When someone is about to leave care they have to make so many decisions.  Transition is always an unsettling time for anyone so thankfully there is an organisation called SOVA (Supporting Others through Volunteer Action).  SOVA volunteers help these young people gain independent living and life skills. From securing appropriate accommodation to ongoing support. The young people are encouraged to go on to become mentors themselves in time.

Could you give your time to a young person before and after leaving care? At SOVA you can volunteer to help care leavers with a variety of issues including how to manage money, health and hygiene, cooking and cleaning, careers advice and most important of all being a listening ear.

Approximately 90,000 children and young people pass through the care system every year but we can show the next generation that just because someone leaves care doesn’t mean that people don’t care anymore.

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Such Tweet Sorrow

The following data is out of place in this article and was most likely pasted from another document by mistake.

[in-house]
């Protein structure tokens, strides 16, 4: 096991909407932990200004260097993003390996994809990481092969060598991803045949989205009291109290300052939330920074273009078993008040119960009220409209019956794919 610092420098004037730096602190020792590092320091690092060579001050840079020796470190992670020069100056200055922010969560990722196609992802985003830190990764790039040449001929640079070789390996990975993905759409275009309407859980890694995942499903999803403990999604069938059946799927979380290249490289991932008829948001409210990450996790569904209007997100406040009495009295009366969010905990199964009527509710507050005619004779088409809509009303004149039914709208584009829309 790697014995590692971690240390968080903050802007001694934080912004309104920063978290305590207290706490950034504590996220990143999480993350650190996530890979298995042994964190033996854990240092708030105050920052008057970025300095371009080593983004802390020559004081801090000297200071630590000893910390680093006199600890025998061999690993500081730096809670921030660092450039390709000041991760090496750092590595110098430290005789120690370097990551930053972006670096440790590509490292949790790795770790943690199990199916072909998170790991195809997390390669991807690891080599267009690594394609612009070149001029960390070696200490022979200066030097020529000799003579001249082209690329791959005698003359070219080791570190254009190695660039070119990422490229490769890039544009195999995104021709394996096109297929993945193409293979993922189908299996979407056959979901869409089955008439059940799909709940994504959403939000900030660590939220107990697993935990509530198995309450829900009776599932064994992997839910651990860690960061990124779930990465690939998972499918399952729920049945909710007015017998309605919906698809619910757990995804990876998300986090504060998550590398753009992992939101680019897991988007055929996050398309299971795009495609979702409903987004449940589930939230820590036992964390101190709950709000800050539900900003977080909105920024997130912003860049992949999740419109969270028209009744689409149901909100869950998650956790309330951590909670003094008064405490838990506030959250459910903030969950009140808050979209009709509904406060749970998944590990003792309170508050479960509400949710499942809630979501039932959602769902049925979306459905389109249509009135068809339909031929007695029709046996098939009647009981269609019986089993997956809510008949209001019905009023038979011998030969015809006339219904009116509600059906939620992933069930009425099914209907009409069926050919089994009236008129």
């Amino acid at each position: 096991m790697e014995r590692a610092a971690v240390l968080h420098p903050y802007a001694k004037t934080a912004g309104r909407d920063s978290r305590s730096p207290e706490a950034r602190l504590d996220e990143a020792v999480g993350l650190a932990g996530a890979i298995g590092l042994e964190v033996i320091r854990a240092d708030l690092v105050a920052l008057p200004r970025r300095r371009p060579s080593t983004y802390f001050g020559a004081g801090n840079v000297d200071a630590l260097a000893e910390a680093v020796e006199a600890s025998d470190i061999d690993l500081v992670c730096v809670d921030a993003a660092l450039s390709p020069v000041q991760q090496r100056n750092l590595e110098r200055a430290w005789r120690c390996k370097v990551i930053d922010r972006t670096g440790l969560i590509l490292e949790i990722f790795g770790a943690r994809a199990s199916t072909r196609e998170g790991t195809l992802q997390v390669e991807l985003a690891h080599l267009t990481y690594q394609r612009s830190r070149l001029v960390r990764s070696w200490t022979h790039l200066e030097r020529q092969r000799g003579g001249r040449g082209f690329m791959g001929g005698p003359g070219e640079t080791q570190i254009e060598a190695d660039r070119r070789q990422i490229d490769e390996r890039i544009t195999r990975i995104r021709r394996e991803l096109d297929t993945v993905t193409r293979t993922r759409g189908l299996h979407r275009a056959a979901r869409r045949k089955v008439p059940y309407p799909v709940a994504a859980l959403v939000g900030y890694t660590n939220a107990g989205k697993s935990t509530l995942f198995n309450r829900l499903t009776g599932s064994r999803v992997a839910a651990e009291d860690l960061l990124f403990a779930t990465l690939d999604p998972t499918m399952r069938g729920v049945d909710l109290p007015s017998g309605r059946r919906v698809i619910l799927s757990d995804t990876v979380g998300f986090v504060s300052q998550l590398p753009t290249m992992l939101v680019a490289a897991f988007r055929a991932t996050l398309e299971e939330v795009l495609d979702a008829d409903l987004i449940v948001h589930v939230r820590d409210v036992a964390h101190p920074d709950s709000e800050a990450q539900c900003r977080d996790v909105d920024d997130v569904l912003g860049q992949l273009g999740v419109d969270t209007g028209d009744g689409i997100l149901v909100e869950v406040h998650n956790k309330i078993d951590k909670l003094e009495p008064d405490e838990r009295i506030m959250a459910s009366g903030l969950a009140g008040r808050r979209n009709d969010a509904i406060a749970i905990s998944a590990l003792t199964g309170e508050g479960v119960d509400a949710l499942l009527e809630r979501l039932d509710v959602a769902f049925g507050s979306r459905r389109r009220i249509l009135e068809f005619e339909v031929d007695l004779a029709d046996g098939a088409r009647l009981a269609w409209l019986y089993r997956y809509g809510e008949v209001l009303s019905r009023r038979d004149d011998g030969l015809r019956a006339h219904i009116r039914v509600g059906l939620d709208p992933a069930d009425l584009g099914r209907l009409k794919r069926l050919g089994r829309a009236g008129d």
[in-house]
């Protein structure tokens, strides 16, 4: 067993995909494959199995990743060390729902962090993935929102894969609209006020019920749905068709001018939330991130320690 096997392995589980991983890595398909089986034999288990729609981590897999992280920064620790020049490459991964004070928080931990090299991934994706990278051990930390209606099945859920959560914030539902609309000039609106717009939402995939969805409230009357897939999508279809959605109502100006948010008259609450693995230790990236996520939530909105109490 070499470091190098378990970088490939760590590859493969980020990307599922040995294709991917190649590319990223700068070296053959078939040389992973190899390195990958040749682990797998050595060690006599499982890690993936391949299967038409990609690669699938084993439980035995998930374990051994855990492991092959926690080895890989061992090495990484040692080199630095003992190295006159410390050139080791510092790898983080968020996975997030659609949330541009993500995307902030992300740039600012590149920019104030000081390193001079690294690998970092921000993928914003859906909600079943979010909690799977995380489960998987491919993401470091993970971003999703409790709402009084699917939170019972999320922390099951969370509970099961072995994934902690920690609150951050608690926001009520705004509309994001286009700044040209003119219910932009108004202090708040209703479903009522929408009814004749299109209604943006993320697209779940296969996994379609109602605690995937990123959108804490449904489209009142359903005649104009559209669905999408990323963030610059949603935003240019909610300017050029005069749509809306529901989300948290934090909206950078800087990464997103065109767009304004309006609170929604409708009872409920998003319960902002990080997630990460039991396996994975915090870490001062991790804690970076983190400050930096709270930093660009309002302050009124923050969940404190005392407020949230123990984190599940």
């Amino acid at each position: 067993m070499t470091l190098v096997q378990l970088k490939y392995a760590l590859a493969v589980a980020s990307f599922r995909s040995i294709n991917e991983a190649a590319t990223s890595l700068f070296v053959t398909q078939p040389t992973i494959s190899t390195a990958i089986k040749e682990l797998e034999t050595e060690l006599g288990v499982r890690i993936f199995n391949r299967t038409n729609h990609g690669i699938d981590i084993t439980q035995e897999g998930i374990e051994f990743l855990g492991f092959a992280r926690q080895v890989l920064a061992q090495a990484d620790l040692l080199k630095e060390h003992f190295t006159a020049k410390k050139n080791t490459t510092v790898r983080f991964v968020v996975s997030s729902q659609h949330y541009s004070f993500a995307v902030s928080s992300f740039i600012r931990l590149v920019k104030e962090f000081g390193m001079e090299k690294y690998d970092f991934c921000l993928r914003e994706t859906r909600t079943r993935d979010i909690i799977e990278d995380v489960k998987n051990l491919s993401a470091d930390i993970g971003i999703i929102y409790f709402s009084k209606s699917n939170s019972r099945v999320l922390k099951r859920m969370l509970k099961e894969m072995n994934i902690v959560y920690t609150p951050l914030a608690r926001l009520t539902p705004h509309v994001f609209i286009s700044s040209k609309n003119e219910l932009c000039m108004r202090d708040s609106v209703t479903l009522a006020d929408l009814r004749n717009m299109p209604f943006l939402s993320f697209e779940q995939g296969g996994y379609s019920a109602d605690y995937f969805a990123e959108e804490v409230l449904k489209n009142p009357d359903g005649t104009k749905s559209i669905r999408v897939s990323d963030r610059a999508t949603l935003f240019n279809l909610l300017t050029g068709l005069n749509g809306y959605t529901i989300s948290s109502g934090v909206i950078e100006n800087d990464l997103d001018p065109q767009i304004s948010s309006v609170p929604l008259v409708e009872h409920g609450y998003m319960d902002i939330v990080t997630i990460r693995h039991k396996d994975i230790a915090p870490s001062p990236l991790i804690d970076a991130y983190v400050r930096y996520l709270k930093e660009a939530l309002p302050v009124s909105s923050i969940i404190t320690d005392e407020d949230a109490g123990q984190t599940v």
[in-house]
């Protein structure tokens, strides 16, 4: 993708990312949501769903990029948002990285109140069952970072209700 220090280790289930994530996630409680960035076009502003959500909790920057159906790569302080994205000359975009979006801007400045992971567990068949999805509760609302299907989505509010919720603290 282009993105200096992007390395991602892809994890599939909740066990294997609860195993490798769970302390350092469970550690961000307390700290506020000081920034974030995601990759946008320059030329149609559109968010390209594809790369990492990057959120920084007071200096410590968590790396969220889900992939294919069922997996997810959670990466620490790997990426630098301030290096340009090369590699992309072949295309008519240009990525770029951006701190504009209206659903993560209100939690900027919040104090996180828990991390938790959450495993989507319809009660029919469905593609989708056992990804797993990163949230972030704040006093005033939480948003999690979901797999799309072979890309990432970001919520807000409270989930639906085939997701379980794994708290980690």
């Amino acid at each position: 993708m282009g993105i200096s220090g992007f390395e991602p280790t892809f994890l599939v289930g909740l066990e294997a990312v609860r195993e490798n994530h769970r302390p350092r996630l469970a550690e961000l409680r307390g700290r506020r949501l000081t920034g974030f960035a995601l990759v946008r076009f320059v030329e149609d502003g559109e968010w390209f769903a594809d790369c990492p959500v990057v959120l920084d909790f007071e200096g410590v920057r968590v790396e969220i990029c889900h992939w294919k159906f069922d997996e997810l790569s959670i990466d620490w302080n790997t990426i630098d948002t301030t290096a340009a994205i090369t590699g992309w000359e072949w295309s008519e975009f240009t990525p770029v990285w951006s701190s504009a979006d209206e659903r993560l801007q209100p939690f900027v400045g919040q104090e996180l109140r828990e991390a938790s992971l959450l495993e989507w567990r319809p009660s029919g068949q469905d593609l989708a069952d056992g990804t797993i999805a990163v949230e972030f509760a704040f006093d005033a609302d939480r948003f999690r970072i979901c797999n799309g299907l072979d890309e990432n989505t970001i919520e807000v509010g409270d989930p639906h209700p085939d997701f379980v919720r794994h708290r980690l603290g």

ryanrocketship on flickrSo, Shakespeare finally meets Twitter (I won’t provide the obvious portmanteau for this).  The Royal Shakespeare Company has decided to reach out to ‘the kids’ by ‘performing’ a modern version of Romeo and Juliet via the online platform of Twitter.

Whether this is an innovative use of new technology or a banal waste of time (I'd go for the latter) it shows one thing: Twitter is being used in all sorts of new ways and is no longer just a place for bored students to let us know what they had for breakfast.

Thanks to our resident IT geek Damien we’ve been on Twitter for a while now.  We use it to share TimeBank news as well as to promote interesting volunteering opportunities we hear about. So, if you work for a charity and are looking for volunteers we might be able to help out.